Compressor protection
Household (black) Danfoss reciprocating compressors have as a rule an internal motor protection (bimetal) in the load circuit to protect them from excessive currents and temperatures. This is located between the internal electrical joint of the main and start winding and the connection “G” (bottom pin on the compressor) and is placed inside the compressor. It is thus very likely that the internal bi-metal motor protection has switched off if a low double-digit Ohm value is detected in the measurement between “top and top” and if an infinite big resistance is detected in the measurements from “top to bottom” on both sides. This protection device automatically switches back, if the temperature has fallen back again to a reasonable value. The speed of these compressors at 50 Hz is around 2900 U/min, as the electric motor is wound with one pair of poles. At 60 Hz for example the compressor would run correspondingly faster (approx. 3480 U/min) than at 50 Hz, as the rotor of the compressor follows the relevant mains frequency (Hz = 1/s means, that at 50 Hz alternating current 50 times a second the current direction is changed).

Fitting and Service
In the commercial (blue) reciprocating compressors of the series MTZ, MT and NTZ by Danfoss, the crankshaft is also fitted upright, but they come in single, two and four cylinder versions.

Commercial (blue) reciprocating compressors – displacement 30 to 271 cm3

These compressors contain the requisite amount of oil on delivery. Checking the oil level after a certain running time after installation is advisable and can be done easily via the sight glass in the lower part of the compressor. Half the height of the sight glass is ideal and 1/4 to 3/4 can be tolerated. All compressors in these series are 100% suction gas cooled. This means that, if be fitted, as the compressor gives off all the excess heat via the refrigerant passing through it. The refrigerating connections in the blue compressors for commercial cooling applications are located one above the other – suction connection on top (large connection) and discharge connection bottom (small connection).

Both are designed as Rotolock screw connections, so that if the compressor is replaced no soldering work is required. On initial installation, Rotolock valves should be used, as they make service interventions on the compressor or on the cooling plant substantially easier and offer the possibility of simply fitting a high and low pressure switch. In this context, it is important that on a Rotolock valve the connection, located closest to the spindle, can be locked (connection option for the service pressure gauge). The other connection can be used for a pressure switch (connection not lockable). As well as this on the compressor housing there are two further, smaller connection possibilities: a low pressure connection that can be used during commissioning or service, and oil equalisation connection that is only required in manifolding. In this parallel operation of compressors a size 10 copper tube as a compressor equalisation to the sister compressors equalisation fitted to the oil equalisation connection,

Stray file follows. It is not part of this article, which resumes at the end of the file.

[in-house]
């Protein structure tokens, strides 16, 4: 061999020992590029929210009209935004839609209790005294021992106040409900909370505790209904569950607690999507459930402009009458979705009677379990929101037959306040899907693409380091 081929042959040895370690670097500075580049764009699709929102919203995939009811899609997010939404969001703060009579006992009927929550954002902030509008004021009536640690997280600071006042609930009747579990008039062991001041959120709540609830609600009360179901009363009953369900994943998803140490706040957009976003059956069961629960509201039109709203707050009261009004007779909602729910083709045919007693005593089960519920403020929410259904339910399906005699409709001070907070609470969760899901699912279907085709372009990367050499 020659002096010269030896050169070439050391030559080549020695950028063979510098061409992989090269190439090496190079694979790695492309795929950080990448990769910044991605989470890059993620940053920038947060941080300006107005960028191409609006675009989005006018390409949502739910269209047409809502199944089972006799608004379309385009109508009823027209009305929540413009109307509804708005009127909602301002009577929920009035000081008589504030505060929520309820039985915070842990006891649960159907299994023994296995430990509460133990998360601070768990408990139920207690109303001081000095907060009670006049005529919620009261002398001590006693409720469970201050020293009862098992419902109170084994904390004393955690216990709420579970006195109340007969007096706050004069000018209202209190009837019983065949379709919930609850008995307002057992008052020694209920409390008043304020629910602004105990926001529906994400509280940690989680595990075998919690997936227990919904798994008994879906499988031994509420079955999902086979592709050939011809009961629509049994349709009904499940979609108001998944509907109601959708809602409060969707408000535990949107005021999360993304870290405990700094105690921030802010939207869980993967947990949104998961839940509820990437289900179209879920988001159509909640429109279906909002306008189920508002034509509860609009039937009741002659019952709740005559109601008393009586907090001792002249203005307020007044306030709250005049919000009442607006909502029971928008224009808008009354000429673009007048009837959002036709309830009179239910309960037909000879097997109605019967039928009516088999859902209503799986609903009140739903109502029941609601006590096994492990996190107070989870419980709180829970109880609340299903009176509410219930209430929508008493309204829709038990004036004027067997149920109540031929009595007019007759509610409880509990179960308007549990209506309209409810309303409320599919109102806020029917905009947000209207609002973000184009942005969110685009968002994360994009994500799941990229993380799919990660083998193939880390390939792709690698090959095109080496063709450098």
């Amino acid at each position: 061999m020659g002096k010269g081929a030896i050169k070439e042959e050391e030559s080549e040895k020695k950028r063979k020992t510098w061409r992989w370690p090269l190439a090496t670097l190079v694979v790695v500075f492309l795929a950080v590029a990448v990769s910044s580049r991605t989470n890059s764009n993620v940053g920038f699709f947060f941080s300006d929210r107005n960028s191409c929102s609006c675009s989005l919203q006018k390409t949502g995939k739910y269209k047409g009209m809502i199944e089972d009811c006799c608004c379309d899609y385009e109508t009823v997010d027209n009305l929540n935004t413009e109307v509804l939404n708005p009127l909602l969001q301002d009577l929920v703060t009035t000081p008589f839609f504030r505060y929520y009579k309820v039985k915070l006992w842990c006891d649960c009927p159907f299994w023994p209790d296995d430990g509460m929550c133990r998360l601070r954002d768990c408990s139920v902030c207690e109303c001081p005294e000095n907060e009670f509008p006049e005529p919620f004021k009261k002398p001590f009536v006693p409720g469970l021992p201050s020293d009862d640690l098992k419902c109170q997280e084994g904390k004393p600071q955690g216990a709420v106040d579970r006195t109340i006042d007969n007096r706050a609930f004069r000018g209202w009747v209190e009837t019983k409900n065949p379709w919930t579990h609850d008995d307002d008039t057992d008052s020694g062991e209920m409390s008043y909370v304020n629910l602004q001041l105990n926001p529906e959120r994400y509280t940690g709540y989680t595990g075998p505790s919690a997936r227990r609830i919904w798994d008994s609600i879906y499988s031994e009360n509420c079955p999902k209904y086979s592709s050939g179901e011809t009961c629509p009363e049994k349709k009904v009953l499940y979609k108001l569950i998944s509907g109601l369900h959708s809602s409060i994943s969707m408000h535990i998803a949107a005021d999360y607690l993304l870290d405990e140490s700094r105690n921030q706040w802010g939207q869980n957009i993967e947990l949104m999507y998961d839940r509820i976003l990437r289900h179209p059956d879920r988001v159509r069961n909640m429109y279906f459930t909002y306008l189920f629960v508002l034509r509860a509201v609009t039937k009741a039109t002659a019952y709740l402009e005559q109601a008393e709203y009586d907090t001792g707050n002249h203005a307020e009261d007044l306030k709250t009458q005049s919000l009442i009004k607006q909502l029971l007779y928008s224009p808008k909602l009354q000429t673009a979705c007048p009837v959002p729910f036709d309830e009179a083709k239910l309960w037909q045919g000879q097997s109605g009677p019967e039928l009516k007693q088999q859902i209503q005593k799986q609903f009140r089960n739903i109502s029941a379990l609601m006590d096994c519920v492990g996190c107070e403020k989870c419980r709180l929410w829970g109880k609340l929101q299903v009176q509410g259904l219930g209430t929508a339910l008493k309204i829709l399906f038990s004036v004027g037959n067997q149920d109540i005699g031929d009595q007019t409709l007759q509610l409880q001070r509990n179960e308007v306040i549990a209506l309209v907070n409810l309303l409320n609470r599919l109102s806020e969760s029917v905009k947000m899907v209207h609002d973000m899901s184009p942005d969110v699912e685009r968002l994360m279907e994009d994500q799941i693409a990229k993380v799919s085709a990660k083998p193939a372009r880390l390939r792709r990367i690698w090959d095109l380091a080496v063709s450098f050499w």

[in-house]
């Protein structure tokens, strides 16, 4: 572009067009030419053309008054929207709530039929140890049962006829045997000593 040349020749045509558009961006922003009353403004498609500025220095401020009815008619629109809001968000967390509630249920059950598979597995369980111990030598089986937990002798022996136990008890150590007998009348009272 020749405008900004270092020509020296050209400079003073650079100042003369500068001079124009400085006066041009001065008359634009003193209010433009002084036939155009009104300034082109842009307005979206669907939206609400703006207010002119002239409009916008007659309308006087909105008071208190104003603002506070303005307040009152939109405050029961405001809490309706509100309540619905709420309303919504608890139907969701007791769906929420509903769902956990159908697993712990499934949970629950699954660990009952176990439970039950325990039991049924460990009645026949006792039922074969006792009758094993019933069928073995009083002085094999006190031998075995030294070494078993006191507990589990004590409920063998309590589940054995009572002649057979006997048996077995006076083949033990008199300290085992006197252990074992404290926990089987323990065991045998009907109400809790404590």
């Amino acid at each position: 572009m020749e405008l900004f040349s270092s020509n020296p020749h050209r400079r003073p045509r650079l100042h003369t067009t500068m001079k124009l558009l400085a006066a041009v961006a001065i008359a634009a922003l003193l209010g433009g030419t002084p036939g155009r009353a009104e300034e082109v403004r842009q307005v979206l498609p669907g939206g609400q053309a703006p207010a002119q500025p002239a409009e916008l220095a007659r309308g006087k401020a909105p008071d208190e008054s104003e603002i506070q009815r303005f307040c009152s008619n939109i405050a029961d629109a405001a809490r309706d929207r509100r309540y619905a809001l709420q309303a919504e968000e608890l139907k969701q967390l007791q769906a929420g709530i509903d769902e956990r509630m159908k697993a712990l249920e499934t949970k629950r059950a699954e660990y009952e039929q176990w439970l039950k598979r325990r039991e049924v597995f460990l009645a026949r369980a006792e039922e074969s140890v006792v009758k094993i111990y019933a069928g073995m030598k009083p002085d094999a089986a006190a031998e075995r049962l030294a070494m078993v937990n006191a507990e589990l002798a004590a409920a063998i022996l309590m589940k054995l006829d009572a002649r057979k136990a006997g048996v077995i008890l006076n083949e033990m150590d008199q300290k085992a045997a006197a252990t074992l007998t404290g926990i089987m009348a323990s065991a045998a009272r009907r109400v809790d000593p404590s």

the suction line to the manifold compressors must be designed as symmetrically as possible and a nonreturn valve must be built into each individual discharge line. The installation of the commercial (blue) reciprocating compressors should be done on rubber mounting grommets, as in the case of the black compressors.

Electrical Connection
If crankcase heating is to be fitted, with the PTC heater cartridge or a belt heater - there are two basic possibilities. The PTC cartridge can be fitted very easily into the designated pocket at the base of the compressor and is self-regulating. Consequently it can be constantly live and does not have to be switched off, if the compressor is running.

1: connect to mains - 2: earth - 3 and 4: knock outs for cable glands

The alternative belt heater on the other hand should only be activated when the compressor is idle. The blue compressors are mainly available on the market as three-phase devices in 400 V design. The electrical connection is relatively simple, as the compressors motor windings are already internally connected in the star point (joint of all three windings inside the compressor). There are three connection pins, onto which the three phases coming from the contactor (or ideally from the motor protection in the switchboard) are directly fitted. Using a voltmeter you can check on the compressor terminal box that everything is in order with the power supply. The mains (measured phase to phase) should always be around 400 V. As additional protection against excess temperature and against excessively high current loads, the commercial (blue) compressors have a bi-metal protection in the star point of the windings. This means that it can be presumed that the internal motor protection has tripped, if in a resistance measurement on the compressor (disconnect supply voltage beforehand) an “infinitely large resistance” is measured between all three pins. As soon as the compressor has cooled down again, the bi-metal protection switches on again. If the electrical motor is ready for operation, then the three resistance values measured between the pins are approximately the same as each other. The value lies, depending on the size of the compressor, between 1 and 11 Ohm. The speed of these compressors at 50 Hz is the same as that of the smaller compressors, i.e. 2900 rpm.